Within the subdivisions named for species of trees, there are the gates and the guards, the houses that are architectural siblings sired by the same developer, their backyards sprawling golf courses, the landscape scraped from the skin of a dollar bill, trimmed hedges, miles of mowed grass, the only pedestrians the roving ethnic laborers who maintain it all, not a single speck of litter on the smooth, pristine roads, only the fleets of golf carts, all the pretty flowers, the big palm trees, all that and the residents still live in the mouth of a rat.
“I remember, said Austerlitz, how Alphonso once told his great-nephew and me that everything was fading before our eyes, and that many of the loveliest of colours had already disappeared, or existed only where no one saw them, in the submarine gardens fathoms deep below the surface of the sea.”
— W.G. Sebald, Austerlitz
“The thing to remember about love affairs,” says Simone, “is that they are all like having raccoons in your chimney.”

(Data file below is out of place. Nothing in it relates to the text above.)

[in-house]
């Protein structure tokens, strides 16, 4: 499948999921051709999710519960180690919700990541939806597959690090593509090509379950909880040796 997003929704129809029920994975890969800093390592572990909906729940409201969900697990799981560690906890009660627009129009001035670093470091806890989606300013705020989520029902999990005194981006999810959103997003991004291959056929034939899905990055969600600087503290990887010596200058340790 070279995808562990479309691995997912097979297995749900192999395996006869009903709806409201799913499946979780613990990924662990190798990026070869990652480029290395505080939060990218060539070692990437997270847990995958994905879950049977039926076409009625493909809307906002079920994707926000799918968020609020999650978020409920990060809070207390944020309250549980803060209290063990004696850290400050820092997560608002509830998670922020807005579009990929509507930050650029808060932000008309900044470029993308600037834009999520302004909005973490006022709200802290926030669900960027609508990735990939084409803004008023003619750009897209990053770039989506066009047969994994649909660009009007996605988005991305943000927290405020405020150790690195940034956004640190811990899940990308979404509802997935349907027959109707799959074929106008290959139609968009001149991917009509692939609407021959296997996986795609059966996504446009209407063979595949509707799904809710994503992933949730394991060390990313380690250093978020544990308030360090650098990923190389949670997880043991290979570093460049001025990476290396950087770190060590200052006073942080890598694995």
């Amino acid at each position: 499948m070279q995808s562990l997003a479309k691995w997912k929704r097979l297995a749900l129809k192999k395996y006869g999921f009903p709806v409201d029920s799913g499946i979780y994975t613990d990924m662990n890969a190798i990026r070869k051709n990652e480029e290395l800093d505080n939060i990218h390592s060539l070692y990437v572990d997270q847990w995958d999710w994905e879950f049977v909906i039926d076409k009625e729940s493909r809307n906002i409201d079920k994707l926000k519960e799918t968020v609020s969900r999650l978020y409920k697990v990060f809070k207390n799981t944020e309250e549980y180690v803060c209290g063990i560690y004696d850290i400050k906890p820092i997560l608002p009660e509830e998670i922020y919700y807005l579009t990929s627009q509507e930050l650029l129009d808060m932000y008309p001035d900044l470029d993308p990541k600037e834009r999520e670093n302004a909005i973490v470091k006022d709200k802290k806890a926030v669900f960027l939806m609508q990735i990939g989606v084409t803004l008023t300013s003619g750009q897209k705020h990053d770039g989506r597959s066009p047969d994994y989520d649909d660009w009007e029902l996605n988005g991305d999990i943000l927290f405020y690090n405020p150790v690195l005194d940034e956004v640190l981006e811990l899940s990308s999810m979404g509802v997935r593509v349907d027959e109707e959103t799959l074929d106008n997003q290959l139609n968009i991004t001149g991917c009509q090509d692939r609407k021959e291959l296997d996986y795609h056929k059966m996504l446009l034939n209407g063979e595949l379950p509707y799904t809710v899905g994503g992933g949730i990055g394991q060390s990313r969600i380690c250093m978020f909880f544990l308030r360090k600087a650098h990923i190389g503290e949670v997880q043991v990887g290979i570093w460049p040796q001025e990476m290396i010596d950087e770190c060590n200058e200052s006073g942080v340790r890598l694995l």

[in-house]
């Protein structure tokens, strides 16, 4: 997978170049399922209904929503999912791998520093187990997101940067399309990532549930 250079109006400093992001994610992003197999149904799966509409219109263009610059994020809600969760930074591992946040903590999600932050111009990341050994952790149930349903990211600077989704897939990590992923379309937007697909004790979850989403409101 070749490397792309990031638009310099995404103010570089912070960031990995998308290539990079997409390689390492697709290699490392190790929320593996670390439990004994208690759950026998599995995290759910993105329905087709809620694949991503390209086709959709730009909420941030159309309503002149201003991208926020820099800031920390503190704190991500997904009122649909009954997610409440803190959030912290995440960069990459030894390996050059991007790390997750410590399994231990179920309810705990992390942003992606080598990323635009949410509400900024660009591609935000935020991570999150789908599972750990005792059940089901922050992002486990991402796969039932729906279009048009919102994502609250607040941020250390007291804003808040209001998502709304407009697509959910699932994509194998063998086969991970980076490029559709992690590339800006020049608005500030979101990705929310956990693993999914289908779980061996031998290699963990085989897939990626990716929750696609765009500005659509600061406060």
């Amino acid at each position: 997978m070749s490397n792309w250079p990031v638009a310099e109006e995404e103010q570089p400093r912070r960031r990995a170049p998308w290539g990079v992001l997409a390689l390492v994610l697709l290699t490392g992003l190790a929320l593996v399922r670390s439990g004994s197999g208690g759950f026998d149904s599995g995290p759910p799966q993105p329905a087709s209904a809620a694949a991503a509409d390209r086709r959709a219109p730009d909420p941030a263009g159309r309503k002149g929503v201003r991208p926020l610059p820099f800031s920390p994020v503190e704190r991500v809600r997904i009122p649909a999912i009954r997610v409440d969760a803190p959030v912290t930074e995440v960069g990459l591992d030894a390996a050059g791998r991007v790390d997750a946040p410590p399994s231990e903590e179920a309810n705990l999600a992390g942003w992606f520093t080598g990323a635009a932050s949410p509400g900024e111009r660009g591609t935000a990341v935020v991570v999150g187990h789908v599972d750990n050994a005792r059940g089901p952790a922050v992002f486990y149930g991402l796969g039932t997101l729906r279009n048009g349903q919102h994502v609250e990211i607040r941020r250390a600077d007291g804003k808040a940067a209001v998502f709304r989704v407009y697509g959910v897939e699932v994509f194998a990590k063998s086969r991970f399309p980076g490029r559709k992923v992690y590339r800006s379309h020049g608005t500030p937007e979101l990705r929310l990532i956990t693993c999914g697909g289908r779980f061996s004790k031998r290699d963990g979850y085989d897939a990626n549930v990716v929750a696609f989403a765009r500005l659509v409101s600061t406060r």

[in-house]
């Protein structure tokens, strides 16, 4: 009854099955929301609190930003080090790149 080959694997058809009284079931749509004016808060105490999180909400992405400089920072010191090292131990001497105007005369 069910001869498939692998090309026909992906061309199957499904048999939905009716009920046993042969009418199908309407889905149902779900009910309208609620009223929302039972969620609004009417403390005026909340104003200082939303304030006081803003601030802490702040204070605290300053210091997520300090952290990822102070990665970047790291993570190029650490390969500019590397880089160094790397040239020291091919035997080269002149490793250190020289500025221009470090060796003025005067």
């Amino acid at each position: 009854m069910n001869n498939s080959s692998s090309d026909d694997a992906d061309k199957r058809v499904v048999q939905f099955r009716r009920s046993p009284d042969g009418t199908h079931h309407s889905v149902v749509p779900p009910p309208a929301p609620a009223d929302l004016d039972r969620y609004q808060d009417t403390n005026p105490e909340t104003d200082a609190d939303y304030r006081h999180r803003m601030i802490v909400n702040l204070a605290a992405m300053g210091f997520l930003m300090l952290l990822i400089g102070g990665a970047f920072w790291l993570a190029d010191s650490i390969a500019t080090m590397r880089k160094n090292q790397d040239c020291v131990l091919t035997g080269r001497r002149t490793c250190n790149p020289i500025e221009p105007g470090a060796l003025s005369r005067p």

“Oh, not the raccoon story,” groans Cal.
“Yes! The raccoons!” cries Eugene.
“We have raccoons sometimes in our chimney,” explains Simone.
“Hmmm,” I say, not surprised.
“And once we tried to smoke them out. We lit a fire, knowing they were there, but we hoped that the smoke would cause them to scurry out the top and never come back. Instead, they caught on fire and came crashing down into our living room, all charred and in flames and running madly around until they dropped dead.” Simone swallows some wine. “Love affairs are like that,” she says. “They all are like that.”
—Lorrie Moore, Like Life
“‘It isn’t the drunkard who writes the drinking song.’ He knew that. On the other hand, it isn’t the teetotaler either. He put it best, perhaps, when he said that the writer must wade into life as into the sea, but only up to the navel.”
— Julian Barnes, Flaubert’s Parrot
“We heard the story of Jose Ramirez, or fragments of it; my friend thought it was wonderful, and, after a moment of puzzlement, so did I, though later, as we approached the unknown slopes of the night, to quote Poe, the story began to blur, as if the Indian boy’s words could find nowhere to settle in our memories, which must be why I can hardly remember a thing he said.”
— Roberto Bolaño, Last Evenings on Earth
“[Harper Lee] once explained to Oprah Winfrey, over lunch in a private suite at the Four Seasons, why she’d never appear on her show: Everyone compares her to Scout, the sweetly pugnacious tomboy who narrates Mockingbird. But as she told Oprah, ‘I’m really Boo’ — Boo Radley, the young recluse in the creepy house who winds up saving the day.”
— Boris Kachka, Vulture